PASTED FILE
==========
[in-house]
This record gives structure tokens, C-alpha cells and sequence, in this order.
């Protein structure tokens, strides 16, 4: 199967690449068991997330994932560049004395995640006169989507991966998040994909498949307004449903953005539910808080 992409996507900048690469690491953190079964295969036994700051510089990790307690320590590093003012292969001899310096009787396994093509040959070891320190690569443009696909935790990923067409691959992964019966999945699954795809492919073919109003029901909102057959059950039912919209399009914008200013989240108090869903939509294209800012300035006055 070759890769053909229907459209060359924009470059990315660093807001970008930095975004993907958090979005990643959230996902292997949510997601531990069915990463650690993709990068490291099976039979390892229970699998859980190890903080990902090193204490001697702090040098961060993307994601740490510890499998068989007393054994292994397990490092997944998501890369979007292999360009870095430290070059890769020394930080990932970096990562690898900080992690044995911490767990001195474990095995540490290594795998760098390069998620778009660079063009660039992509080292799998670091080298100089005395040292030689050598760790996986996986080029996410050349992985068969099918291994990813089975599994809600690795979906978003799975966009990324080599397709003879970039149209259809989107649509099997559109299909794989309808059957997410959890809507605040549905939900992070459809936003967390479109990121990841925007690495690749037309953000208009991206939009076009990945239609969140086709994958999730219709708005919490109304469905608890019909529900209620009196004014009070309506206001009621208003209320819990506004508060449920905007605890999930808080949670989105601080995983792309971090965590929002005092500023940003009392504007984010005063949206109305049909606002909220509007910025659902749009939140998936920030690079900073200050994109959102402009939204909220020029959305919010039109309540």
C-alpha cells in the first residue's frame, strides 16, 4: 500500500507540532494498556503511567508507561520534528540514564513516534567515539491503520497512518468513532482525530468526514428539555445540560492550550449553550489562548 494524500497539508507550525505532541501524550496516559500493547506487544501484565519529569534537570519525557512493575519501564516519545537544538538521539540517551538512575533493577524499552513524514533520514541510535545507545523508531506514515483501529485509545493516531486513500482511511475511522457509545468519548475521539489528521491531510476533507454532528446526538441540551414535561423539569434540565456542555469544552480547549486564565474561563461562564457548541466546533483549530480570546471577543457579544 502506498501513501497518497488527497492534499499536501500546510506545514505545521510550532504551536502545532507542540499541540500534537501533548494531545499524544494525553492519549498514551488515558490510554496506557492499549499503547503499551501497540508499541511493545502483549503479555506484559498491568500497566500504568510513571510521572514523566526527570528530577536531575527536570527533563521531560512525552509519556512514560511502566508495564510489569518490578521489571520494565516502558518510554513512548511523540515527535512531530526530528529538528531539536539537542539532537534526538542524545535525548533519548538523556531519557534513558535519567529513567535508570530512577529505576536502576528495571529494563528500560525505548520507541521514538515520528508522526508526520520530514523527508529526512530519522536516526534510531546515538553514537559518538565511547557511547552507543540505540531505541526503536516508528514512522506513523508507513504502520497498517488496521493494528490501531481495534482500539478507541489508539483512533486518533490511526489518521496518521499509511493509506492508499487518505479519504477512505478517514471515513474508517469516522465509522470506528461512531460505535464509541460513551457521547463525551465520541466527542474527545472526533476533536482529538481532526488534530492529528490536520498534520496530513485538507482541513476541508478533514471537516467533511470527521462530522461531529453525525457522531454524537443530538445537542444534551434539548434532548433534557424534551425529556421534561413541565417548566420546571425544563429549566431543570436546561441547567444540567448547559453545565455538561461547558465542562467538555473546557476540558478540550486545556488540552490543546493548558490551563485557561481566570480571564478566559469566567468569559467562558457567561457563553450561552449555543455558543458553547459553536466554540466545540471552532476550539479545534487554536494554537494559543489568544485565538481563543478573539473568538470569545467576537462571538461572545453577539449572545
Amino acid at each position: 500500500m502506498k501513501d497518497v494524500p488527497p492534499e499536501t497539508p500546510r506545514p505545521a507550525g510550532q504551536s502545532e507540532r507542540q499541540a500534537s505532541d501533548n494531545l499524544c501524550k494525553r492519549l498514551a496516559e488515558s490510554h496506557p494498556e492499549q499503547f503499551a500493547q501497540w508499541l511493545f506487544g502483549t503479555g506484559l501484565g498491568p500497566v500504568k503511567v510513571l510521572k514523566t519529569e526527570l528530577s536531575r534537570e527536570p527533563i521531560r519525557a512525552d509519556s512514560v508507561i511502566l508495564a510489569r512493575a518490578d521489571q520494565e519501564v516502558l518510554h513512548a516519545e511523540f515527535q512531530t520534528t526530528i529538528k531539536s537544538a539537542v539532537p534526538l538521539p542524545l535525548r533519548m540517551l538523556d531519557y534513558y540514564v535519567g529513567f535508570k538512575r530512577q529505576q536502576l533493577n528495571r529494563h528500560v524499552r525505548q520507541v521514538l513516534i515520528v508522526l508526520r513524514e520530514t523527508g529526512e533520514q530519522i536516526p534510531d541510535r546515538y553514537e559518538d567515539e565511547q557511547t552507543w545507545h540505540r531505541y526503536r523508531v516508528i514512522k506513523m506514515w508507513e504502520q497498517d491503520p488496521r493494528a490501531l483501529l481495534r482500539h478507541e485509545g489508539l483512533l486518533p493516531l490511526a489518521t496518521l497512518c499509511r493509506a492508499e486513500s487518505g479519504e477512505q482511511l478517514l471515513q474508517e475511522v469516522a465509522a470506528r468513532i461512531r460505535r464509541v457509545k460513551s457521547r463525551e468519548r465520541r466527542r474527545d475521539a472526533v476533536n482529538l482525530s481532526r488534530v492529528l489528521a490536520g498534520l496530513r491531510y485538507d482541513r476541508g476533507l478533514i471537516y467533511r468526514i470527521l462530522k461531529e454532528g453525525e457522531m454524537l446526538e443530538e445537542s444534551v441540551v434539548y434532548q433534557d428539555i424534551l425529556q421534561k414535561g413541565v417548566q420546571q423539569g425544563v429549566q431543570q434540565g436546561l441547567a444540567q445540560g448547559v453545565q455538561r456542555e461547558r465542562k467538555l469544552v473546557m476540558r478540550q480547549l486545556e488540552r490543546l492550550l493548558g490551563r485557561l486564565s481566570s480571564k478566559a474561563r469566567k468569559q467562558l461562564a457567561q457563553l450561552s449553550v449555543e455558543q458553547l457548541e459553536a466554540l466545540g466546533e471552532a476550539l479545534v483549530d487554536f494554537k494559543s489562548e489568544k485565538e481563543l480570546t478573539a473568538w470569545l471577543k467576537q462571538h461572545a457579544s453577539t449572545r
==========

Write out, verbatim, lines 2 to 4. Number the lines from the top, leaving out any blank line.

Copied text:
This record gives structure tokens, C-alpha cells and sequence, in this order.
């Protein structure tokens, strides 16, 4: 199967690449068991997330994932560049004395995640006169989507991966998040994909498949307004449903953005539910808080 992409996507900048690469690491953190079964295969036994700051510089990790307690320590590093003012292969001899310096009787396994093509040959070891320190690569443009696909935790990923067409691959992964019966999945699954795809492919073919109003029901909102057959059950039912919209399009914008200013989240108090869903939509294209800012300035006055 070759890769053909229907459209060359924009470059990315660093807001970008930095975004993907958090979005990643959230996902292997949510997601531990069915990463650690993709990068490291099976039979390892229970699998859980190890903080990902090193204490001697702090040098961060993307994601740490510890499998068989007393054994292994397990490092997944998501890369979007292999360009870095430290070059890769020394930080990932970096990562690898900080992690044995911490767990001195474990095995540490290594795998760098390069998620778009660079063009660039992509080292799998670091080298100089005395040292030689050598760790996986996986080029996410050349992985068969099918291994990813089975599994809600690795979906978003799975966009990324080599397709003879970039149209259809989107649509099997559109299909794989309808059957997410959890809507605040549905939900992070459809936003967390479109990121990841925007690495690749037309953000208009991206939009076009990945239609969140086709994958999730219709708005919490109304469905608890019909529900209620009196004014009070309506206001009621208003209320819990506004508060449920905007605890999930808080949670989105601080995983792309971090965590929002005092500023940003009392504007984010005063949206109305049909606002909220509007910025659902749009939140998936920030690079900073200050994109959102402009939204909220020029959305919010039109309540």
C-alpha cells in the first residue's frame, strides 16, 4: 500500500507540532494498556503511567508507561520534528540514564513516534567515539491503520497512518468513532482525530468526514428539555445540560492550550449553550489562548 494524500497539508507550525505532541501524550496516559500493547506487544501484565519529569534537570519525557512493575519501564516519545537544538538521539540517551538512575533493577524499552513524514533520514541510535545507545523508531506514515483501529485509545493516531486513500482511511475511522457509545468519548475521539489528521491531510476533507454532528446526538441540551414535561423539569434540565456542555469544552480547549486564565474561563461562564457548541466546533483549530480570546471577543457579544 502506498501513501497518497488527497492534499499536501500546510506545514505545521510550532504551536502545532507542540499541540500534537501533548494531545499524544494525553492519549498514551488515558490510554496506557492499549499503547503499551501497540508499541511493545502483549503479555506484559498491568500497566500504568510513571510521572514523566526527570528530577536531575527536570527533563521531560512525552509519556512514560511502566508495564510489569518490578521489571520494565516502558518510554513512548511523540515527535512531530526530528529538528531539536539537542539532537534526538542524545535525548533519548538523556531519557534513558535519567529513567535508570530512577529505576536502576528495571529494563528500560525505548520507541521514538515520528508522526508526520520530514523527508529526512530519522536516526534510531546515538553514537559518538565511547557511547552507543540505540531505541526503536516508528514512522506513523508507513504502520497498517488496521493494528490501531481495534482500539478507541489508539483512533486518533490511526489518521496518521499509511493509506492508499487518505479519504477512505478517514471515513474508517469516522465509522470506528461512531460505535464509541460513551457521547463525551465520541466527542474527545472526533476533536482529538481532526488534530492529528490536520498534520496530513485538507482541513476541508478533514471537516467533511470527521462530522461531529453525525457522531454524537443530538445537542444534551434539548434532548433534557424534551425529556421534561413541565417548566420546571425544563429549566431543570436546561441547567444540567448547559453545565455538561461547558465542562467538555473546557476540558478540550486545556488540552490543546493548558490551563485557561481566570480571564478566559469566567468569559467562558457567561457563553450561552449555543455558543458553547459553536466554540466545540471552532476550539479545534487554536494554537494559543489568544485565538481563543478573539473568538470569545467576537462571538461572545453577539449572545